By Olivia Anderson | firstname.lastname@example.org
Residents who have recently driven on North Beauregard Street or Sanger Avenue might notice something different about the intersection. On Sunday, a painted white scooter was placed to memorialize a crash victim who died in August and honor the World Day of Remembrance for Traffic Crash Victims.
The air was cold and the atmosphere solemn as attendees listened to local officials and representatives from Alexandria’s chapter of Northern Virginia Families for Safe Streets discuss the ghost scooter and how to bolster Alexandria’s street safety efforts. Speakers included Mayor Justin Wilson, Interim Alexandria City Public Schools Superintendent Melanie Kay-Wyatt and Lt. Gregory Simon of the Alexandria Police Department.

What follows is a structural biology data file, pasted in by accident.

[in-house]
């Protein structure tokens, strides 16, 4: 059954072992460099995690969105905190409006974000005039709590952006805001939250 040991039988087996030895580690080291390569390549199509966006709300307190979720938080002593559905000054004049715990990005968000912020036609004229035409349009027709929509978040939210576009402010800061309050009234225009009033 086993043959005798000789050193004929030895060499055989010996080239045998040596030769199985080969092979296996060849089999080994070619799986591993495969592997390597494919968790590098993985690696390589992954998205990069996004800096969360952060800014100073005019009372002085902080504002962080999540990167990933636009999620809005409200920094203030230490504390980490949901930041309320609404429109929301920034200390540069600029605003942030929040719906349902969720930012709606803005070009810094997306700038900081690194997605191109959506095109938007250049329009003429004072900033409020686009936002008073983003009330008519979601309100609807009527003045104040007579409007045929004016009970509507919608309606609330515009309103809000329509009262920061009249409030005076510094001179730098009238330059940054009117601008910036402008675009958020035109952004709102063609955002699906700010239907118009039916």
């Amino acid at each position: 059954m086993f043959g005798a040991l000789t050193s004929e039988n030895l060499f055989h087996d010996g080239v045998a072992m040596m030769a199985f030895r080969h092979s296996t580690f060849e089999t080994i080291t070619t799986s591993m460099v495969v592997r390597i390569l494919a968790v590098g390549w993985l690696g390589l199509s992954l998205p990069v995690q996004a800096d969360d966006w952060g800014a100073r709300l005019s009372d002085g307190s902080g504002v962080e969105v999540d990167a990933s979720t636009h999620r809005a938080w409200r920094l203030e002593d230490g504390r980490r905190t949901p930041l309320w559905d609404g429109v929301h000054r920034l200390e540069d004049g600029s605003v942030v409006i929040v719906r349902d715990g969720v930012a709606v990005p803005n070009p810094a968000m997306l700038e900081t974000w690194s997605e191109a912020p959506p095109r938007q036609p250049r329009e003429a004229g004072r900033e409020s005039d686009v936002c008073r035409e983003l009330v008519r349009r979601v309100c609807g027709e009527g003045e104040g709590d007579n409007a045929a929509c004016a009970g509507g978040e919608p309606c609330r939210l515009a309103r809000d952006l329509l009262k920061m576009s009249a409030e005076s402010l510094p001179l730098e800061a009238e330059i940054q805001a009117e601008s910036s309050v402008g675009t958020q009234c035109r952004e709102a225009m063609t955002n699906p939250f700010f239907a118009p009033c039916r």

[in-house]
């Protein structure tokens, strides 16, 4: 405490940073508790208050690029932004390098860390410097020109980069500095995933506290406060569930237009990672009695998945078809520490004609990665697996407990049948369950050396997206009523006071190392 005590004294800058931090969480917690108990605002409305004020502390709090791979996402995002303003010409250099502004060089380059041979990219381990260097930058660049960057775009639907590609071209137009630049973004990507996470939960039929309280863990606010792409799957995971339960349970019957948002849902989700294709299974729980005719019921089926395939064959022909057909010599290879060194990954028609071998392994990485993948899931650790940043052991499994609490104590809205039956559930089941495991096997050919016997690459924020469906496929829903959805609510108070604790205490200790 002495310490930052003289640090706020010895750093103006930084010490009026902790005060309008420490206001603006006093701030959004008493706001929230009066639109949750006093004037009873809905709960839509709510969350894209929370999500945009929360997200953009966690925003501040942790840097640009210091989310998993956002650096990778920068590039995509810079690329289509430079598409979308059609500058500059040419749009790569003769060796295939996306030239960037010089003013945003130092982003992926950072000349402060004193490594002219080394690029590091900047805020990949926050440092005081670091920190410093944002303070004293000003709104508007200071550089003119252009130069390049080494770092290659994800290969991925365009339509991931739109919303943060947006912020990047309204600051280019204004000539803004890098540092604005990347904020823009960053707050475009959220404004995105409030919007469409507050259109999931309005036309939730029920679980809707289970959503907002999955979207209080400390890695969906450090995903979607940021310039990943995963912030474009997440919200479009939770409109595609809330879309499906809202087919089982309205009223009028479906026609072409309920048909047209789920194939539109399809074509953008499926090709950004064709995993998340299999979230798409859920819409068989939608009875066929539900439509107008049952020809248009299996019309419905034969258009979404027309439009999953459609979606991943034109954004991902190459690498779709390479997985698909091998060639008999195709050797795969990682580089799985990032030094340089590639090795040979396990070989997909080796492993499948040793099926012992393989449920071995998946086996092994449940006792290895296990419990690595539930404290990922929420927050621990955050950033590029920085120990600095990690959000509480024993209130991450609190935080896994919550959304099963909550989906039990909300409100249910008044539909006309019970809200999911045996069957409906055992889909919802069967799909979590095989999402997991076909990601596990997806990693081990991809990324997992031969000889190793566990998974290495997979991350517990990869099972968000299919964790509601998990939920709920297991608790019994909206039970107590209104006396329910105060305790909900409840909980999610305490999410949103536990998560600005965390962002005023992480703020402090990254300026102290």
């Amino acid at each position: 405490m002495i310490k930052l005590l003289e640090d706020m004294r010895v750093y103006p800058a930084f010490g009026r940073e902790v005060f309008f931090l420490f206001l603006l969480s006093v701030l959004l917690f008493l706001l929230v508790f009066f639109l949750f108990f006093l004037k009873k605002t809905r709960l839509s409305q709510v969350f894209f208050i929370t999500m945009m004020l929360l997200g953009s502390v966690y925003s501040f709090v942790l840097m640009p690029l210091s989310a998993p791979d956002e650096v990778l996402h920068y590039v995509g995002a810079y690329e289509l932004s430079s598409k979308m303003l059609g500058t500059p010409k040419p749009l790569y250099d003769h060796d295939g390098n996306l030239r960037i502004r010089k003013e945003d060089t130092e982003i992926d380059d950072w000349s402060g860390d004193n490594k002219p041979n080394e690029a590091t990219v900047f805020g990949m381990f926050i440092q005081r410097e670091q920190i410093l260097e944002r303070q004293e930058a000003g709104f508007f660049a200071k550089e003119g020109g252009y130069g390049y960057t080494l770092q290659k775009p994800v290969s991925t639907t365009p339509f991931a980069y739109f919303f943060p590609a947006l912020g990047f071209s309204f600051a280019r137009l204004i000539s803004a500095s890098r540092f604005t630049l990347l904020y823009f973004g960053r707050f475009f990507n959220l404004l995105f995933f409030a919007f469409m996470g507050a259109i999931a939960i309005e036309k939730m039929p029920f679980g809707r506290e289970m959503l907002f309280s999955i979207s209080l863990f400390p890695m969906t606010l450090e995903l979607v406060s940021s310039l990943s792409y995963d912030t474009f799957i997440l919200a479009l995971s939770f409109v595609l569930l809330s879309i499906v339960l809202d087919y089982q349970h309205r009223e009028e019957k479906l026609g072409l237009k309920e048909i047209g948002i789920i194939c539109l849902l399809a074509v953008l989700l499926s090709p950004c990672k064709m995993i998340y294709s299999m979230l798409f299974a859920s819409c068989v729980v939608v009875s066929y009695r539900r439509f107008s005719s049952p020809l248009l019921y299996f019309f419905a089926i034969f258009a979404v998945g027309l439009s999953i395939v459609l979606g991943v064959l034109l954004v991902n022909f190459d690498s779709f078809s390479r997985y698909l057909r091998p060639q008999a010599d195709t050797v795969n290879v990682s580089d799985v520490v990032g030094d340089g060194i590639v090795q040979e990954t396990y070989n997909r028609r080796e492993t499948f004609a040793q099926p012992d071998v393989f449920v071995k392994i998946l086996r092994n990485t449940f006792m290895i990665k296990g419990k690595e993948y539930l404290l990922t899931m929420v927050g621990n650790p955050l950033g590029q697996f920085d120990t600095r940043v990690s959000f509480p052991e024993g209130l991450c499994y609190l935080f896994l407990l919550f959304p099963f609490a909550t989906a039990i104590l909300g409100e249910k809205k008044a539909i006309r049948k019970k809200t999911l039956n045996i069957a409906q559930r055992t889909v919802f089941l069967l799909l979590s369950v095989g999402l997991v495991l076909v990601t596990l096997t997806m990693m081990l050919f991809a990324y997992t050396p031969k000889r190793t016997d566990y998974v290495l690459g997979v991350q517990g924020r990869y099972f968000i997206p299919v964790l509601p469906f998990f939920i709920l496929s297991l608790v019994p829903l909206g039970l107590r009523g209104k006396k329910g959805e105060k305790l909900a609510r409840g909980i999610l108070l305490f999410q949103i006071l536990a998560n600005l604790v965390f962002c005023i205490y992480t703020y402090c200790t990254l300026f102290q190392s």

The event, held in front of William Ramsay Elementary School, follows an incident in August in which a 16-year-old student at Wakefield High School in Arlington County, Miguel Ángel Rivera, was hit while riding an electric scooter home one evening. Rivera was riding south along North Beauregard Street and trying to turn left on Sanger Avenue when he was struck by a Toyota RAV-4 headed northbound. Rivera was transported to the hospital around 10:20 p.m. and died a few days later.
The idea to place the painted white scooter, or “ghost scooter,” at the intersection of Beauregard and Sanger was inspired by a known tradition in the bicycle community where if a fellow cyclist is killed on a road, a “ghost bike” is placed nearby.
“We’ve never seen or heard of anyone doing a ghost scooter, so one of our members suggested that and we thought it was a great idea and a great way to try to message the younger population the danger of these things, as well as the adults,” Mike Doyle, founder of FFSS, said.
A scooter company provided the organization with a disabled scooter, which was then painted white and unveiled at Sunday’s event. The ghost scooter is the first one in Northern Virginia.